With the beginning of the New Year amateur astronomers and star gazers must be ready for the celestial display of the blue-green meteors 'Quadrantids' in the night of January 3 and early hours of January 4.
Typically one might observe about 120 meteors per hour at peak, which is considered high for meteor shower activity, says Nehru Planetarium Director N Rathnasree.
The full moon and mist can act as spoilers.
Rathnasree says "The visibility may lessen in the city areas where fewer number of the meteors and only the brighter ones may be seen in the glare of the moon and the mist."
"The Quadrantids will be better viewed in the dark skies outside the city limits particularly in the southern parts of the country."
The fast moving Quadrantids which move at the speed of around 10 to 30 kilometre per second are an annual feature around January 3 and can be seen all over the country.
The peak of the showers when the maximum number of meteors shoot across the sky is around 3 am on January 4, though the meteors can be seen from a few days before and after the peak.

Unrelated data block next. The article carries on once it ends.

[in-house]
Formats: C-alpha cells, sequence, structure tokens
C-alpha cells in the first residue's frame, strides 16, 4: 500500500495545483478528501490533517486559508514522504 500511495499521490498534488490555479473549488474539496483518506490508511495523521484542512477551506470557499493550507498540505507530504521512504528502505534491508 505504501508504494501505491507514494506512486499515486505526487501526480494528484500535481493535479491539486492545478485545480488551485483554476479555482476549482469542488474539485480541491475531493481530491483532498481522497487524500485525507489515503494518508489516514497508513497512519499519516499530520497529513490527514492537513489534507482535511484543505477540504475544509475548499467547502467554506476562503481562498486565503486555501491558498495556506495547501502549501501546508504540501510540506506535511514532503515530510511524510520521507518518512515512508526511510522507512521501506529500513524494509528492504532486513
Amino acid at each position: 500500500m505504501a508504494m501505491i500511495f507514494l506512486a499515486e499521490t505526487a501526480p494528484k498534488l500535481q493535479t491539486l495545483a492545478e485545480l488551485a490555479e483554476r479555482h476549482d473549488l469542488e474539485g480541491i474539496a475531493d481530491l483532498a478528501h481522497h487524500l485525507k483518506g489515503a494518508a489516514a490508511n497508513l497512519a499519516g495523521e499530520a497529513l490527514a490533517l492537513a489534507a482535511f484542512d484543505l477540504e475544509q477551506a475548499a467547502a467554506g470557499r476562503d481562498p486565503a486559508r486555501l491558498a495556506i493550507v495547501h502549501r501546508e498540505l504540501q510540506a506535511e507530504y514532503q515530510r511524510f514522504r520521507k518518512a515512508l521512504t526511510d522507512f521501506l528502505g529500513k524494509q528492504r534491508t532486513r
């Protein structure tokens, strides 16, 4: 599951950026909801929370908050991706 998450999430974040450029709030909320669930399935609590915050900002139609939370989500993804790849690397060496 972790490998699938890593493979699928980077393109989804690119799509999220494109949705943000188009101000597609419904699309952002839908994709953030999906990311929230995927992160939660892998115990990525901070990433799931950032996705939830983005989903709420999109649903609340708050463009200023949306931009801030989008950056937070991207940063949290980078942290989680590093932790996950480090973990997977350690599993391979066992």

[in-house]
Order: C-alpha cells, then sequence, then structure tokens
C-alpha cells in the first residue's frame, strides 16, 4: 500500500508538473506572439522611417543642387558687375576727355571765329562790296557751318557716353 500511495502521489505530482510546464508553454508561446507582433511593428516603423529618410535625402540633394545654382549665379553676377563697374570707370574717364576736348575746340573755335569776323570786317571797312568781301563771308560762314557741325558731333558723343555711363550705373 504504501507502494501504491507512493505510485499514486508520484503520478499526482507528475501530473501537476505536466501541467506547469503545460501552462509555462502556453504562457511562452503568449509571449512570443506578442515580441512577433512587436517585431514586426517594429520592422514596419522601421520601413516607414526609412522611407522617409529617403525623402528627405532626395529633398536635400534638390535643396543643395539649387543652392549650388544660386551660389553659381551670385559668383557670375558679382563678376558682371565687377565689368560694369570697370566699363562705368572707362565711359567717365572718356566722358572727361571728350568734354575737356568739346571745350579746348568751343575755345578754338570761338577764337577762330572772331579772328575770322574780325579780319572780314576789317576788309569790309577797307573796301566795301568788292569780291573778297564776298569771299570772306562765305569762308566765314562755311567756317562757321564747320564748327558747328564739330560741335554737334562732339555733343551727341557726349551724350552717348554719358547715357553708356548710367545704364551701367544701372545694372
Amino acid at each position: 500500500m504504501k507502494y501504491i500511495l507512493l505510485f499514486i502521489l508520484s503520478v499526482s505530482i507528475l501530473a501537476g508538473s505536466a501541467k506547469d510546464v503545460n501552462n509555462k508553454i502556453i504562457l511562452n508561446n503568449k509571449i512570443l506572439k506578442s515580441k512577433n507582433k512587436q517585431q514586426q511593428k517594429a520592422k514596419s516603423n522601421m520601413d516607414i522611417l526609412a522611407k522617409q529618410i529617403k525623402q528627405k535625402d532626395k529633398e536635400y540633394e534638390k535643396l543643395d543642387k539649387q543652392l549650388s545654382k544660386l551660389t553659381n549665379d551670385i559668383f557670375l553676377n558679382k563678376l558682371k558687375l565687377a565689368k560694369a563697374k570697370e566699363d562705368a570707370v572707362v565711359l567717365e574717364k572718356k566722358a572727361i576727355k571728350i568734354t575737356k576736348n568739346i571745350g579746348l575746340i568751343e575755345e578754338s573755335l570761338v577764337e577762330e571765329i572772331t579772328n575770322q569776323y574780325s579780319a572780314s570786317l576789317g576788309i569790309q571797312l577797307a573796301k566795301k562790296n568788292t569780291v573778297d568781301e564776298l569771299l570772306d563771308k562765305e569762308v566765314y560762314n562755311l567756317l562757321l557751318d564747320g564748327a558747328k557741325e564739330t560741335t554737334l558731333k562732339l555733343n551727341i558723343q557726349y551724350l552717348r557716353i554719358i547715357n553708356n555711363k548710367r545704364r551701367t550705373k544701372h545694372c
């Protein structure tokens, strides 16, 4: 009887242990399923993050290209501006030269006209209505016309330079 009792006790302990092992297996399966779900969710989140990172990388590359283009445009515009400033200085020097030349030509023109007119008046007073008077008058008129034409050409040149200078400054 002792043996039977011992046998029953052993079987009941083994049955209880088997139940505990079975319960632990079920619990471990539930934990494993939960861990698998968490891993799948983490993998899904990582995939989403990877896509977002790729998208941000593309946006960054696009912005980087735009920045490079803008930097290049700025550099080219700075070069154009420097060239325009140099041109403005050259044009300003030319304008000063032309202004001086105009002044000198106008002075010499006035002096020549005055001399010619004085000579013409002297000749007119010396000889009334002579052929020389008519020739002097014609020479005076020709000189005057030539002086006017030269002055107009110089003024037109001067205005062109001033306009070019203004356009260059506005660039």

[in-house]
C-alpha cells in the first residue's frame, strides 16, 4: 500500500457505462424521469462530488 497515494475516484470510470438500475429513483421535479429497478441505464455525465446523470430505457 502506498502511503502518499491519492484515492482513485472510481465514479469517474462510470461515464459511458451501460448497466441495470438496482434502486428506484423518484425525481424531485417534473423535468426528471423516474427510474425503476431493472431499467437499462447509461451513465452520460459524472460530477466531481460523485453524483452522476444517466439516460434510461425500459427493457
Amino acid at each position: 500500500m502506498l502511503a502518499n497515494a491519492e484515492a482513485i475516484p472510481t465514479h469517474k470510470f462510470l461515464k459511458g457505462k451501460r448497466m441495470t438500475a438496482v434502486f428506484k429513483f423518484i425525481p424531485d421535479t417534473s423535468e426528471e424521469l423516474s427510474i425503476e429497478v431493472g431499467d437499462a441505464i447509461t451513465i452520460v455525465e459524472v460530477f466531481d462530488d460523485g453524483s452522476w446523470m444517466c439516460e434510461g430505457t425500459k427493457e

Meteor showers are in reality left over dust of a parent body while it orbits the sun, which get pulled by the earth's gravity as earth moves along its own orbit and crosses the orbit of the parent body, Rathnasree said.
The parent body for Qudrantids has been identified as an asteroid in 2003, she said. It is possible that this was a comet in ancient history, which was captured by Jupiter's orbit, and after disintegration is currently an asteroid, she added.
The radiant of these meteors (the one point in the sky to which the path of all the meteors can be traced back) is close to the star Swati in constellation Bootes towards east north east early in the morning.
The odd name Quadrantids has been given to the meteor because of the earlier name of the constellation near which they seemed to come from in the sky known as Quadrans Muralis (the Mural Quadrant) in the 19th century star atlases, she added.